One of my favorite things about teaching is getting to share something that might be familiar to me, but completely fresh to my listeners. It makes me stop and consider what I’m teaching, and come up with a way to interpret all the ‘jargon’. Next time you study one of your favorite verses or passages, break it down word for word. Ask yourself what the significance is of each word choice the writer used. What idea does that word convey? What difference does that word make in the rest of the passage?
Here’s an example. Yesterday, I got to break down the gospel for the kids at church camp. We used 1 Corinthians 15:3-4 as a framework.
For what I received I passed on to you as of first importance : that Christ died for our sins according to the Scriptures, that He was buried, that He was raised on the third day according to the Scriptures.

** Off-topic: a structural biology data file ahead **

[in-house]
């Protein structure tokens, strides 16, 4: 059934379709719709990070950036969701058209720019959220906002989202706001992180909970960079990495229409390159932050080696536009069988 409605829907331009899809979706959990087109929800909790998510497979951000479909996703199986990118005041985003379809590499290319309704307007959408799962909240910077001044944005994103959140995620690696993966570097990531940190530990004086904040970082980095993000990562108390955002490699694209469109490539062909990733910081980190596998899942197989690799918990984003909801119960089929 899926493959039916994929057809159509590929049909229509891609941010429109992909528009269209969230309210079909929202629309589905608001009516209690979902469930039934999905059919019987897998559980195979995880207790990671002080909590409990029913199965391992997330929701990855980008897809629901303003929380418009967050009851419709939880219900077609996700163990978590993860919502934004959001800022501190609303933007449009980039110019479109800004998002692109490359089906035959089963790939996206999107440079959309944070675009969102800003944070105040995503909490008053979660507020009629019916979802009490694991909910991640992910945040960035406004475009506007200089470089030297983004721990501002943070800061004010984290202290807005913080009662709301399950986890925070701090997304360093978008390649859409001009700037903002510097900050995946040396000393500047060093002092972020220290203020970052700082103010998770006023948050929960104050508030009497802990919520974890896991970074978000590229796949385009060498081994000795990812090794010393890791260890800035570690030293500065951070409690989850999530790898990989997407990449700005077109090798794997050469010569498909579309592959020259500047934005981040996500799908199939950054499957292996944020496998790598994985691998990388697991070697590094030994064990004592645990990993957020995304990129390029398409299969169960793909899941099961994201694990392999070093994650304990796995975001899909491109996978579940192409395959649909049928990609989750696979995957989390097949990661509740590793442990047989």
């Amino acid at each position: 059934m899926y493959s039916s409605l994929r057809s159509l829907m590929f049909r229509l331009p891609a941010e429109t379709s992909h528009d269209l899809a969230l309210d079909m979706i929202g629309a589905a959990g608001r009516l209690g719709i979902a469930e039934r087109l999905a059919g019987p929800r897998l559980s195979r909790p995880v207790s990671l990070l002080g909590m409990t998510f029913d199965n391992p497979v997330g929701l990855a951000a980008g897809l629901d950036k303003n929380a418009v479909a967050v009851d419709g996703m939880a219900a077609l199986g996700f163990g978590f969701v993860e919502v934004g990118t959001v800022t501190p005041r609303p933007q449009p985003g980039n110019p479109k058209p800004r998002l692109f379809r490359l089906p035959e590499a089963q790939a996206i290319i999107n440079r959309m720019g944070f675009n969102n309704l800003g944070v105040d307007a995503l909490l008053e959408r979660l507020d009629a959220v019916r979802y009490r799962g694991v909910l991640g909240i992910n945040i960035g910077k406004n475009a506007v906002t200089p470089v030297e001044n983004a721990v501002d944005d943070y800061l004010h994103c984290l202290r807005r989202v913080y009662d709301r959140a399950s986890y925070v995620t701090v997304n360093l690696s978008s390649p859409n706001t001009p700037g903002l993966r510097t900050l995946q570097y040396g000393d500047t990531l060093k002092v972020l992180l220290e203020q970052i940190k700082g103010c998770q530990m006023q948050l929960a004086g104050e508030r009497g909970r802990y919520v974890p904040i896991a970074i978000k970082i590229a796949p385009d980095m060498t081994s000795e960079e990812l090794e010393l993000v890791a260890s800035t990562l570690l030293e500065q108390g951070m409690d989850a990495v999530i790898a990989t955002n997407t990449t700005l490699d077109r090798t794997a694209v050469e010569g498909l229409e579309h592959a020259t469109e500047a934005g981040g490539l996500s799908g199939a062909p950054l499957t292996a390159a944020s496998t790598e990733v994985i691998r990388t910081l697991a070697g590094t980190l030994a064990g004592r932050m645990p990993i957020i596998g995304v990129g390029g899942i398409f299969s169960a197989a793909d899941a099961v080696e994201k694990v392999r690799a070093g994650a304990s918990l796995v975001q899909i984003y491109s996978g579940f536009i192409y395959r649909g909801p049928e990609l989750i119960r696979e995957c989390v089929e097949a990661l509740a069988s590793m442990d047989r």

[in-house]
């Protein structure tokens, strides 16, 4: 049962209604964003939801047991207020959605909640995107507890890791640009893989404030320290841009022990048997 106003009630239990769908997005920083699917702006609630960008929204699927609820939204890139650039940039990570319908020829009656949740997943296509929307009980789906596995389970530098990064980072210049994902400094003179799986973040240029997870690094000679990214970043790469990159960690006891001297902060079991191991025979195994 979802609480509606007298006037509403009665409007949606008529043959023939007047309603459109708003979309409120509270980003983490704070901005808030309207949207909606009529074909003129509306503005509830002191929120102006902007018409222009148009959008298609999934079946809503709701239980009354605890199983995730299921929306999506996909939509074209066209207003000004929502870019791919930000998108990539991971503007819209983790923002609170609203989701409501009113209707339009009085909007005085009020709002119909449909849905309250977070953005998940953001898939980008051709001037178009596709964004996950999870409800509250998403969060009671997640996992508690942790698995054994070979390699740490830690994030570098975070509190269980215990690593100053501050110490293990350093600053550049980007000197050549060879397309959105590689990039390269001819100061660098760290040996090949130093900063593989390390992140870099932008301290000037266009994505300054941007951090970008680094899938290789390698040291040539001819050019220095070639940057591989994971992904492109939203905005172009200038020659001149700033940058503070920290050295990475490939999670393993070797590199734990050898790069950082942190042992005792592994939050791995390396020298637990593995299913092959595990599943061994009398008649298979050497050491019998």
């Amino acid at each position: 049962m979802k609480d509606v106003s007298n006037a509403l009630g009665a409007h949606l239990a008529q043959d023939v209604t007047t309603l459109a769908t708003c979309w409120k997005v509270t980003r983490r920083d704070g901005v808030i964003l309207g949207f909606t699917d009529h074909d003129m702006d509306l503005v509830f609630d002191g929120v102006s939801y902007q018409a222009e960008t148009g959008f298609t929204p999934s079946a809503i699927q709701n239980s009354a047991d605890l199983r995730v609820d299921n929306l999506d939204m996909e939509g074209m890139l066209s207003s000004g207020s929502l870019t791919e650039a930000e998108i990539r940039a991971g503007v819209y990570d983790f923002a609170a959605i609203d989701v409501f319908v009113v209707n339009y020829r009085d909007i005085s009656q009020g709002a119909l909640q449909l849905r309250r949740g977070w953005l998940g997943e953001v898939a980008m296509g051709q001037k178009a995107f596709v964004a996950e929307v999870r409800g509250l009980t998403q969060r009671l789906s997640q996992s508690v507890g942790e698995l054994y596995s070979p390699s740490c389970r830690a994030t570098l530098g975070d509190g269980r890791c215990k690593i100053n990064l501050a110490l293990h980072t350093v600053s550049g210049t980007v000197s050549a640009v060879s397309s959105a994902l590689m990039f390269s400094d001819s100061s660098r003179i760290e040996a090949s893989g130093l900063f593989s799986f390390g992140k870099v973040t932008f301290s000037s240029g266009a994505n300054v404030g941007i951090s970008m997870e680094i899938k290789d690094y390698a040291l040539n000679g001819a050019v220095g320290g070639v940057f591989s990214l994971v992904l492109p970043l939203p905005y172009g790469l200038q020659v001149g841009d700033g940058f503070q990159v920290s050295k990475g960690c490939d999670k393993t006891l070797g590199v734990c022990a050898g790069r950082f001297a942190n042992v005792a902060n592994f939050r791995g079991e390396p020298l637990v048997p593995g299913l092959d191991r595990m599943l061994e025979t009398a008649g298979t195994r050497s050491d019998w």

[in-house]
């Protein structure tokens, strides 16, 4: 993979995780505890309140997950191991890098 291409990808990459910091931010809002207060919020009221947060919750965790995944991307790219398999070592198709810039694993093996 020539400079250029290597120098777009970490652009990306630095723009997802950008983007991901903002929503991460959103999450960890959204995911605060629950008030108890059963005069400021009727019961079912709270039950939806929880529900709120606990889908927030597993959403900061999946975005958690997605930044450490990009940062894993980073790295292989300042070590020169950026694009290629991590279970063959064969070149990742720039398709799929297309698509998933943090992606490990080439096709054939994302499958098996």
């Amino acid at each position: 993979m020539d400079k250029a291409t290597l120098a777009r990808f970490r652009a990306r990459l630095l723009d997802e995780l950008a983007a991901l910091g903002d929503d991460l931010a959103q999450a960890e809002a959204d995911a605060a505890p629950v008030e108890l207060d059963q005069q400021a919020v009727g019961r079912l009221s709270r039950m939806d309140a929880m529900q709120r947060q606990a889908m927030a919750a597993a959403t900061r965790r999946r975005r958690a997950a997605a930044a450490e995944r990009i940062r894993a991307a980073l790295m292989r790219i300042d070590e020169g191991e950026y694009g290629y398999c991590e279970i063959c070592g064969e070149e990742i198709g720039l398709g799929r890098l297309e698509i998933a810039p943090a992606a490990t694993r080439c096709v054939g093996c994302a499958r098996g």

Since we weren’t studying Paul or Corinth, I skipped the first part and concentrated on the gospel as Paul defined it.
Christ: Paul doesn’t call Him Jesus here. He wants to draw attention to His title – the chosen Son of God, born for this purpose
Died: Even though He was God, Christ allowed Himself to die a physical death
For: The reason it happened
Our: Christ’s death is sufficient for the sins of every individual person
Sins: Everything we say, do or think OR fail to say, do or think that is contrary to God’s perfection
According to the Scriptures: It is recorded, not made up and God’s reputation is staked on its absolute truth.
Buried: The fact that Jesus was buried is proof that everyone there was thoroughly convinced He was dead.
Raised the third day: Resurrection is awesome enough, but it means His death was acceptable to God as payment for sins and whoever accepts that payment to cover his or her own sins gets to raise from the dead as well, just as God promised.
Dear God, may we never get so familiar with Your word that it loses its meaning and impact in our lives. Like Your compassions and mercies, Your word never fails. It is fresh and new every morning.